Stacked Galvanized Metal Bars



Hot-dip galvanizing is the process of coating iron, steel, or aluminum structures with a zinc layer, protecting the base metal from weather damage and providing protection against corrosion. Galvanized steel is widely used in applications where rust resistance is required. The metal is coated in zinc by first passing the metal through a molten bath of zinc at a temperature of around 860° F (460° C). Once the metal is exposed to the atmosphere, the pure zinc (Zn) reacts with oxygen (O2) to form zinc oxide (ZnO). Zinc oxide then reacts with carbon dioxide (CO2) to form zinc carbonate (ZnCO3). This produces a dull grey, strong material that stops further corrosion, and protects the steel from the elements. Galvanized steel can be identified by the crystallization pattern on the surface, often referred to as a “spangle”.


Due to the strength of the metallurgical bond, along with its ability to withstand very aggressive handling, galvanized coatings continue to be unmatched to date.

The metal is first cleaned, and then the zinc is adhered to the steel using heat as a catalyst. Zinc, unlike other surface coatings, will form a metallurgic bond to the steel, outperforming any other mechanically bonded coating system on the market. Once coated, the zinc will corrode preferentially to the steel using what is called “cathodic” or “galvanic protection”, so that over time, if a scratch appears on the surface, the zinc will react to the elements before the steel will be affected. Bare metal up to one-quarter inch will also be protected by the bonded zinc immediately adjacent to the bare area.



Caustic Cleaning

Similar to hot soap, the alkaline mixture dissolves and removes grease and some paints commonly used in the rolling and fabrication process.


Acid Cleaning

Sulfuric acid is used to remove any rust, mill scale, or any other metallic impurity. Once completed, this process leaves the steel chemically clean and ready to allow the galvanizing reaction to take place. Three 7800-imperial gallon acid pickle tanks provide adequate pickling capacity to meet our customers’ requirements.



The final step in steel preparation, fluxing, safeguards the steel against premature oxidization, which would otherwise allow rust formation and other surface contamination. This contamination, if allowed to occur, would greatly impede or even halt the galvanizing reaction.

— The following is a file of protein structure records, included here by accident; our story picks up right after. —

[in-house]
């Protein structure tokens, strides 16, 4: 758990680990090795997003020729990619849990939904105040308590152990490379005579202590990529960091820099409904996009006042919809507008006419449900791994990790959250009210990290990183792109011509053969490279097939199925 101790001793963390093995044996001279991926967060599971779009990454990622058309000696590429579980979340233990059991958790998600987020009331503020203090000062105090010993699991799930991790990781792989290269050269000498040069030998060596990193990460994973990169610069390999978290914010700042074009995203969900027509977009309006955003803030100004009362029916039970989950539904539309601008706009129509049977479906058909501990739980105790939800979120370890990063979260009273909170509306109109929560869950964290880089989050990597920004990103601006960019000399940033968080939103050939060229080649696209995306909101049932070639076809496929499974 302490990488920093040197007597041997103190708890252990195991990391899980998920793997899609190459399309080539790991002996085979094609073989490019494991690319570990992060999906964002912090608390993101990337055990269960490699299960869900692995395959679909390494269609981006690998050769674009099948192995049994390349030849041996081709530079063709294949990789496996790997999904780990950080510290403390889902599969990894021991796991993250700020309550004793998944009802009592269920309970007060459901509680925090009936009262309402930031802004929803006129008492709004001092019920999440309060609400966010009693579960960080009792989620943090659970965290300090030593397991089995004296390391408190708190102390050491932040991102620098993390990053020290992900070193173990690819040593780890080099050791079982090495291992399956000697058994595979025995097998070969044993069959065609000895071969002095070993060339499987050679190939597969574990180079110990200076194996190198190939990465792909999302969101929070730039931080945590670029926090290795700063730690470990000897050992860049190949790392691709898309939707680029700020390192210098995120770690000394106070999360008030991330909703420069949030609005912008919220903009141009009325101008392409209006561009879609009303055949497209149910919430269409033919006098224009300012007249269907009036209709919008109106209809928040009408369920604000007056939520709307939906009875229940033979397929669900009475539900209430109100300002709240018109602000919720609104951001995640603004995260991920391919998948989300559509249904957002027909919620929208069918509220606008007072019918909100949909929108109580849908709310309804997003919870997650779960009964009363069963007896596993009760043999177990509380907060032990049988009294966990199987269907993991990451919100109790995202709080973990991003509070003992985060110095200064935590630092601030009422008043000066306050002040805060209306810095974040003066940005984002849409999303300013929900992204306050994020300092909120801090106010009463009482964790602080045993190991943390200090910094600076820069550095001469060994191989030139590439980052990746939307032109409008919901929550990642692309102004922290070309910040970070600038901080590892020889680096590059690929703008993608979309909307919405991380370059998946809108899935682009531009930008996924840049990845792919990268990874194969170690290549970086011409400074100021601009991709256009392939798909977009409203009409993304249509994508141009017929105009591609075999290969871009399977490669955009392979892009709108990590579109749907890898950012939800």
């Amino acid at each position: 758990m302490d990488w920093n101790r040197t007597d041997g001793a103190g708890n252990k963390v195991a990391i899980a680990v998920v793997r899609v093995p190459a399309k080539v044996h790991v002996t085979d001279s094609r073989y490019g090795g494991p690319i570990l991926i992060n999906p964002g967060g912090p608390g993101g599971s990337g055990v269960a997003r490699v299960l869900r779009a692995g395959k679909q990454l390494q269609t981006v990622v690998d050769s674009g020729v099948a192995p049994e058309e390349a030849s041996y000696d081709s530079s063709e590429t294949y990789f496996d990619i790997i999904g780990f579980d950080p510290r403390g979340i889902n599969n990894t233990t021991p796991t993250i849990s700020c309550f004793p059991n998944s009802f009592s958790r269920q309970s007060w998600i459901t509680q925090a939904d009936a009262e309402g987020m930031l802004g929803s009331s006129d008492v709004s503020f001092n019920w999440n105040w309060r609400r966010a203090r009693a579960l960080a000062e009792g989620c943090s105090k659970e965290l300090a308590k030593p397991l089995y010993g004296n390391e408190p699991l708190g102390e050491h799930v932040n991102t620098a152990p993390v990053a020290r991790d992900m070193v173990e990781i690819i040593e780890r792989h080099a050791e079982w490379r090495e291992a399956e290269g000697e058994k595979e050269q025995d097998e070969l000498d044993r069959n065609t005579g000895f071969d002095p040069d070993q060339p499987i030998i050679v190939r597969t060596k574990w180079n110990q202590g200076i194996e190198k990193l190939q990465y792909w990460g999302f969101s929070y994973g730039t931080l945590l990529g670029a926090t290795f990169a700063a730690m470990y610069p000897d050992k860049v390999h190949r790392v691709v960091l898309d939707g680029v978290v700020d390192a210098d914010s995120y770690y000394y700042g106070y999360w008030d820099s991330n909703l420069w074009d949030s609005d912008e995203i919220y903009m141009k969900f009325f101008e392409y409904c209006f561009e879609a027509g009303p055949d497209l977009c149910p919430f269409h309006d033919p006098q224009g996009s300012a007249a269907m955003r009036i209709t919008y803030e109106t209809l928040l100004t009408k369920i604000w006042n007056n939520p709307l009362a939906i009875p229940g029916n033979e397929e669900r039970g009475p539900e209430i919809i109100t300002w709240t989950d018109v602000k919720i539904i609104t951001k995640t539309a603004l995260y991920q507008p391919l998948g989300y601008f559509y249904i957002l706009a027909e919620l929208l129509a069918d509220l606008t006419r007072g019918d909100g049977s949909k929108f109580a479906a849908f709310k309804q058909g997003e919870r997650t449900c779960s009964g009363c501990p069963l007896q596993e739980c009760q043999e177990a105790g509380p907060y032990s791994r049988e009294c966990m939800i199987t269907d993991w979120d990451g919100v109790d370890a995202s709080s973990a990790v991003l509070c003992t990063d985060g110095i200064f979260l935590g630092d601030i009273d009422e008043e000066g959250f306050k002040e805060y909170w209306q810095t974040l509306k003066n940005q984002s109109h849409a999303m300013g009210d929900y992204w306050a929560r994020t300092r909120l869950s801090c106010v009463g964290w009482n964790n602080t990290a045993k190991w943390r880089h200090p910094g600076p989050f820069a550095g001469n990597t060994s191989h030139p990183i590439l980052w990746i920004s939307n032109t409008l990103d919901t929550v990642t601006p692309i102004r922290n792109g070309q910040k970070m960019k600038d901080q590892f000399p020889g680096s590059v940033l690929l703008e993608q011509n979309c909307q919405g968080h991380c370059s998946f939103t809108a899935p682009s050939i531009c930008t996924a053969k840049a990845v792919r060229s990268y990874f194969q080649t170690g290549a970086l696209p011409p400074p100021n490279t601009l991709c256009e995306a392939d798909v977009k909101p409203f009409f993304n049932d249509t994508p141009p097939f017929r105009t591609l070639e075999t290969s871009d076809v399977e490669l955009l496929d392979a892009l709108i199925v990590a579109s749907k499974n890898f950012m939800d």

Lowering the material into liquid zinc will cause the steel to rise in temperature, matching that of the zinc bath. This temperature, sufficient enough to act as a catalyst, initiates the galvanizing reaction. Once complete, the material is slowly withdrawn from the zinc kettle, allowing the excess zinc to drain, leaving a properly galvanized product. At Red River Galvanizing Inc., four overhead cranes, all with 26 feet of working height and 10 tons lifting capacity, provide ample flexibility to produce a superior galvanized product.



Once galvanized, the material may be quenched in water to reduce its temperature and to allow safe handling. The material may also be immersed in a chromate solution effective in reducing the formation of zinc oxide, or what is commonly referred to as white rust or wet storage stain.



Once galvanized, all material is inspected using both visual inspection and electromagnetic induction testing to ensure conformance with the specifications CSA G164-1981M and ASTM A123.


CSA G164-1981MHot Dip Galvanizing of Irregularly Shaped Articles.
ASTM A123Zinc (Hot Galvanized) Coatings on Products Fabricated from Rolled, Pressed, and Forged Steel Shapes, Plates, Bars and Strip
ASTM A143Safeguarding Against Embrittlement of Hot Dip Galvanized Structural Steel Products and Procedure for Detecting Embrittlement
ASTM A153Zinc Coating (Hot Dip) on Iron and Steel Hardware
ASTM A767Zinc Coated (Galvanized) bars for concrete reinforcement
ASTM A780Repair of Damaged Hot Dip Galvanizing Coatings


Hot-dip galvanized steel is coated with zinc, which is metallurgically bonded to the steel. Removal of the zinc coating can only be accomplished through substantial force. Unlike paint, zinc will not allow the environment to “creep” under the coating, causing premature coating failure. Zinc bonds perpendicular to the steel surface, causing an even layer throughout – even over sharp corners. In contrast, paint tends to recede from sharper areas, effectively reducing the coating value in these regions.